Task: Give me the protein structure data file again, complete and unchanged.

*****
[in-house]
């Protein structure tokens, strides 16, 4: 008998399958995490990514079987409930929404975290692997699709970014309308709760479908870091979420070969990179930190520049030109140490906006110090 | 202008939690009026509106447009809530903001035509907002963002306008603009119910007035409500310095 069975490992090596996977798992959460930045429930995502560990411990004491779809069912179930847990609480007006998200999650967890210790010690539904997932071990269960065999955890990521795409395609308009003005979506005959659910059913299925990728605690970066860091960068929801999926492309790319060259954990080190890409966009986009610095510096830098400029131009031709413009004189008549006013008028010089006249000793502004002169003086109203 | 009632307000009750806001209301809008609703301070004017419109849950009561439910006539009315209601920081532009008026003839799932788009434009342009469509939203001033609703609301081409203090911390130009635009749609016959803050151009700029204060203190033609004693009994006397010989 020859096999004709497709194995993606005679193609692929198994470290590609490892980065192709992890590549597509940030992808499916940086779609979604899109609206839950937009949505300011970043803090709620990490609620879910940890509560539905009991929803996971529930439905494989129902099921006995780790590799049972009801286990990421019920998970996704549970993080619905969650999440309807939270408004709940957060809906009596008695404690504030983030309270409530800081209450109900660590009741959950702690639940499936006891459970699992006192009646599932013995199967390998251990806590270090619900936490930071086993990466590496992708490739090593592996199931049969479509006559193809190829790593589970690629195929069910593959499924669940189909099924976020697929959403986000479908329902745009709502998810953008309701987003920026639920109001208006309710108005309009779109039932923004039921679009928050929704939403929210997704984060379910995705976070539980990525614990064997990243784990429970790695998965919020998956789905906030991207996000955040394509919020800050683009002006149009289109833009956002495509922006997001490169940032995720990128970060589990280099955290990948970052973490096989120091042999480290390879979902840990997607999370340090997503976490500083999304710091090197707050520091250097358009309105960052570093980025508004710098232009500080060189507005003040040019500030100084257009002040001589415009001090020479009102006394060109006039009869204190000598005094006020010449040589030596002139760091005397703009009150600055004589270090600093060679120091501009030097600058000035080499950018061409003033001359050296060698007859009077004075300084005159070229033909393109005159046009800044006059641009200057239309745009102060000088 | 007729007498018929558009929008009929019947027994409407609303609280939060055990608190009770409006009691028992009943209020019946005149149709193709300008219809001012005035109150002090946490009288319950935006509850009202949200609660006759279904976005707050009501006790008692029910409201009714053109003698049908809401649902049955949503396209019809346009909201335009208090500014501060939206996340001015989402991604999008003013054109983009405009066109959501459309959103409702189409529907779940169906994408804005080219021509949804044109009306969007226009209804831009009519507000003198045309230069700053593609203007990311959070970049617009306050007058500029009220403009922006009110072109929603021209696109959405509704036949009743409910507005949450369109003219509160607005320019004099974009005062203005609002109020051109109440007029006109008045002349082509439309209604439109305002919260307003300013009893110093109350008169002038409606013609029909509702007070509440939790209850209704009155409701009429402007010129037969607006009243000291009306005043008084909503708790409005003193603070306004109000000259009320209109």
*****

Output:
[in-house]
């Protein structure tokens, strides 16, 4: 008998399958995490990514079987409930929404975290692997699709970014309308709760479908870091979420070969990179930190520049030109140490906006110090 | 202008939690009026509106447009809530903001035509907002963002306008603009119910007035409500310095 069975490992090596996977798992959460930045429930995502560990411990004491779809069912179930847990609480007006998200999650967890210790010690539904997932071990269960065999955890990521795409395609308009003005979506005959659910059913299925990728605690970066860091960068929801999926492309790319060259954990080190890409966009986009610095510096830098400029131009031709413009004189008549006013008028010089006249000793502004002169003086109203 | 009632307000009750806001209301809008609703301070004017419109849950009561439910006539009315209601920081532009008026003839799932788009434009342009469509939203001033609703609301081409203090911390130009635009749609016959803050151009700029204060203190033609004693009994006397010989 020859096999004709497709194995993606005679193609692929198994470290590609490892980065192709992890590549597509940030992808499916940086779609979604899109609206839950937009949505300011970043803090709620990490609620879910940890509560539905009991929803996971529930439905494989129902099921006995780790590799049972009801286990990421019920998970996704549970993080619905969650999440309807939270408004709940957060809906009596008695404690504030983030309270409530800081209450109900660590009741959950702690639940499936006891459970699992006192009646599932013995199967390998251990806590270090619900936490930071086993990466590496992708490739090593592996199931049969479509006559193809190829790593589970690629195929069910593959499924669940189909099924976020697929959403986000479908329902745009709502998810953008309701987003920026639920109001208006309710108005309009779109039932923004039921679009928050929704939403929210997704984060379910995705976070539980990525614990064997990243784990429970790695998965919020998956789905906030991207996000955040394509919020800050683009002006149009289109833009956002495509922006997001490169940032995720990128970060589990280099955290990948970052973490096989120091042999480290390879979902840990997607999370340090997503976490500083999304710091090197707050520091250097358009309105960052570093980025508004710098232009500080060189507005003040040019500030100084257009002040001589415009001090020479009102006394060109006039009869204190000598005094006020010449040589030596002139760091005397703009009150600055004589270090600093060679120091501009030097600058000035080499950018061409003033001359050296060698007859009077004075300084005159070229033909393109005159046009800044006059641009200057239309745009102060000088 | 007729007498018929558009929008009929019947027994409407609303609280939060055990608190009770409006009691028992009943209020019946005149149709193709300008219809001012005035109150002090946490009288319950935006509850009202949200609660006759279904976005707050009501006790008692029910409201009714053109003698049908809401649902049955949503396209019809346009909201335009208090500014501060939206996340001015989402991604999008003013054109983009405009066109959501459309959103409702189409529907779940169906994408804005080219021509949804044109009306969007226009209804831009009519507000003198045309230069700053593609203007990311959070970049617009306050007058500029009220403009922006009110072109929603021209696109959405509704036949009743409910507005949450369109003219509160607005320019004099974009005062203005609002109020051109109440007029006109008045002349082509439309209604439109305002919260307003300013009893110093109350008169002038409606013609029909509702007070509440939790209850209704009155409701009429402007010129037969607006009243000291009306005043008084909503708790409005003193603070306004109000000259009320209109």